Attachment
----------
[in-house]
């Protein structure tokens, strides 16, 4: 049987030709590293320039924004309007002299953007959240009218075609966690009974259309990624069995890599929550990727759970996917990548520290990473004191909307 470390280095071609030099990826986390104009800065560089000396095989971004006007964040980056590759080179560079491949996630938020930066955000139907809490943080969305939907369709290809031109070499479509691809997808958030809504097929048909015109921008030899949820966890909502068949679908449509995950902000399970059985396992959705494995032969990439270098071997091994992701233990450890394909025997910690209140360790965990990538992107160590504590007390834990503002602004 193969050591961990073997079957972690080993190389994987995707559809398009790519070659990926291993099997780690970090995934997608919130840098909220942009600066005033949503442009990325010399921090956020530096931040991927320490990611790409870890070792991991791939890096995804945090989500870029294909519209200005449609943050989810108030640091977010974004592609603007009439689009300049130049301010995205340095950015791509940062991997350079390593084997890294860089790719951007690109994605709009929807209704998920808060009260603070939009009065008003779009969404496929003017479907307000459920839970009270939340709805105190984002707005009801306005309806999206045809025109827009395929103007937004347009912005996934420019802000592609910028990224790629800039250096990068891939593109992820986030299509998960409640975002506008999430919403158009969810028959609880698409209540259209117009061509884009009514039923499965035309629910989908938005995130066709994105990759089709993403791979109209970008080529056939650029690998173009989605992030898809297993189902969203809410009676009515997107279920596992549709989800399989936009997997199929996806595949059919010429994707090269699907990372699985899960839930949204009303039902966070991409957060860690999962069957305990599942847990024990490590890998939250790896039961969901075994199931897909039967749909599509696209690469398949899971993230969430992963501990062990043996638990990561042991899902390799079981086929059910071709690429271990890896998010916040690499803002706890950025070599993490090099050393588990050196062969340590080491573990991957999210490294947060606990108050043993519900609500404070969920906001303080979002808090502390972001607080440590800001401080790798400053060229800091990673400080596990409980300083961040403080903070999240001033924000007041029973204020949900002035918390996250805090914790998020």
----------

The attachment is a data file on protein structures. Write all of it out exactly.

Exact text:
[in-house]
């Protein structure tokens, strides 16, 4: 049987030709590293320039924004309007002299953007959240009218075609966690009974259309990624069995890599929550990727759970996917990548520290990473004191909307 470390280095071609030099990826986390104009800065560089000396095989971004006007964040980056590759080179560079491949996630938020930066955000139907809490943080969305939907369709290809031109070499479509691809997808958030809504097929048909015109921008030899949820966890909502068949679908449509995950902000399970059985396992959705494995032969990439270098071997091994992701233990450890394909025997910690209140360790965990990538992107160590504590007390834990503002602004 193969050591961990073997079957972690080993190389994987995707559809398009790519070659990926291993099997780690970090995934997608919130840098909220942009600066005033949503442009990325010399921090956020530096931040991927320490990611790409870890070792991991791939890096995804945090989500870029294909519209200005449609943050989810108030640091977010974004592609603007009439689009300049130049301010995205340095950015791509940062991997350079390593084997890294860089790719951007690109994605709009929807209704998920808060009260603070939009009065008003779009969404496929003017479907307000459920839970009270939340709805105190984002707005009801306005309806999206045809025109827009395929103007937004347009912005996934420019802000592609910028990224790629800039250096990068891939593109992820986030299509998960409640975002506008999430919403158009969810028959609880698409209540259209117009061509884009009514039923499965035309629910989908938005995130066709994105990759089709993403791979109209970008080529056939650029690998173009989605992030898809297993189902969203809410009676009515997107279920596992549709989800399989936009997997199929996806595949059919010429994707090269699907990372699985899960839930949204009303039902966070991409957060860690999962069957305990599942847990024990490590890998939250790896039961969901075994199931897909039967749909599509696209690469398949899971993230969430992963501990062990043996638990990561042991899902390799079981086929059910071709690429271990890896998010916040690499803002706890950025070599993490090099050393588990050196062969340590080491573990991957999210490294947060606990108050043993519900609500404070969920906001303080979002808090502390972001607080440590800001401080790798400053060229800091990673400080596990409980300083961040403080903070999240001033924000007041029973204020949900002035918390996250805090914790998020």